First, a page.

Doug Martin is eagerly awaiting that phone call from an interested developer ready and willing to fill a vacant big-box store along Route 31 in McHenry nearly two years after Sears Holding Corp. closed shop.
The deputy city administrator tasked with developing McHenry’s economy has a running list of real estate brokers and prospective retailers he contacts daily about the benefits McHenry can offer a large retailer and the desire officials have to fill vacant big boxes.
But Martin has found developers remain hesitant in a lethargic economy to fill those large commercial spaces that have left shopping centers in cities and suburbs without anchors.
“In any case, good or bad economy, it is a challenge,” Martin said. “The bigger the building is, the harder it is to fill.”
Size, ownership, the changing retail market and economy explain why big box retailers throughout McHenry County in recent years have closed their doors, local officials and real estate agents said.
Grappling with continued earning losses, Sears made the decision in early 2012 to close the Sears Grand Store in McHenry, along with nearly 120 similar stores across the country.
McHenry officials saw the Walmart along Route 31 close two years earlier. Walmart closed its McHenry location and opened a larger store in Johnsburg.
In Crystal Lake, the former Walmart tucked inside the Crystal Court shopping center on Route 14 has sat vacant for more than five years. Dominick’s decision last fall to close all of its Chicago-area locations leaves Jewel as the only big-box grocer in Crystal Lake along that route.
The competition between big-box retailers along the Route 14 corridor and other suburban commercial strips is why retailers don’t want to take on additional developments, said Jack Minero, a commercial broker for Prudential First in Crystal Lake.
An oversaturated market in the suburbs where grocers, supermarkets and restaurants stretch for blocks causes trepidation for retailers in an economy struggling to recover, he said.
“Consumers in this economy are price conscious, and it boils down to how many of the big box stores can penetrate McHenry County until its oversaturated,” Minero said. “I think they are really conscientious now in this economy of oversaturation.”
Consumers also have shifted to the Internet for their shopping needs, but that doesn’t mean the big-box store is an outdated concept in today’s market.
It may just need a makeover, said Tim Billimack, owner of Blue Chip Commercial Real Estate in Lakewood.
Big-box retailers lately have begun downsizing their brick-and-mortar needs.
“There is less need for big-box space in today’s market,” Billimack said. “What you are going to see is these available big boxes subdivided rather than have one large retailer anchor one large space.”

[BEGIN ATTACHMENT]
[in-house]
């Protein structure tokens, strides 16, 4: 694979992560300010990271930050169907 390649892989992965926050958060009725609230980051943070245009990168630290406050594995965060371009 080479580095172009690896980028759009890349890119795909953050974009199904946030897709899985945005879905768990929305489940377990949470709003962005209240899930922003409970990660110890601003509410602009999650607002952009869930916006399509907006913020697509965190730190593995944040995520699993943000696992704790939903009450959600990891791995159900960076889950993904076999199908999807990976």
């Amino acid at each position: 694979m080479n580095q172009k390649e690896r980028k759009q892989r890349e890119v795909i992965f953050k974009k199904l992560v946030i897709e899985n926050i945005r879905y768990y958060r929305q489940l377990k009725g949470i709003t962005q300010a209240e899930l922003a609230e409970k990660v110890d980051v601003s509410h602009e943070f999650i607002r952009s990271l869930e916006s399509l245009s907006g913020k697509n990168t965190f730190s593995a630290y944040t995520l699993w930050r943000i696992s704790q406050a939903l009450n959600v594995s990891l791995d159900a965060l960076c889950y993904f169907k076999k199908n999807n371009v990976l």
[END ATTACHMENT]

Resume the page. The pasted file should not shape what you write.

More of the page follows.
Whether its dividing a large building for multiple tenants or finding another big-box retailer, redevelopment has its unique challenges.
Crystal Lake has worked to revitalize the Crystal Court center since Walmart vacated it and J.C. Penny abandoned plans to locate there at the height of the economic recession in the late 2000s.
Officials hired architects in 2009 to craft redevelopment concepts that the city’s economic development staff use to pitch retailers across the country.
But based on existing tenant agreements, current owners at the center need to agree on how it is redeveloped before construction can start, said James Richter, the city’s assistant economic development director.
“Developers would love to come in and work with one piece of dirt and be done with it,” Richter said. “Fragmented ownership just adds another layer of challenges to it.”
In McHenry, Walmart placed limitations on what types of future buyers could occupy its store along Route 31 before the retailer left, Martin said. Multiple entities own the McHenry Commons shopping center that housed Sears, and they, too, have shared control on redevelopment decisions, he said.
But the ownership hurdles haven’t deterred city officials from finding new ways to entice retailers.
Officials are developing a new program between the taxing bodies in McHenry that would abate some portion of a business’ property taxes over a certain time if the business redeveloped a property or occupied a vacant site.
The proposed program still needs City Council approval, Martin said. It would add another business incentive city officials could use to fill vacant spaces.
“Economic development is something you need to actively work, in good times and bad,” Martin said. “Today, it’s more challenging than ever, but it just makes us more creative in finding new, innovative ways to entice businesses to locate here.”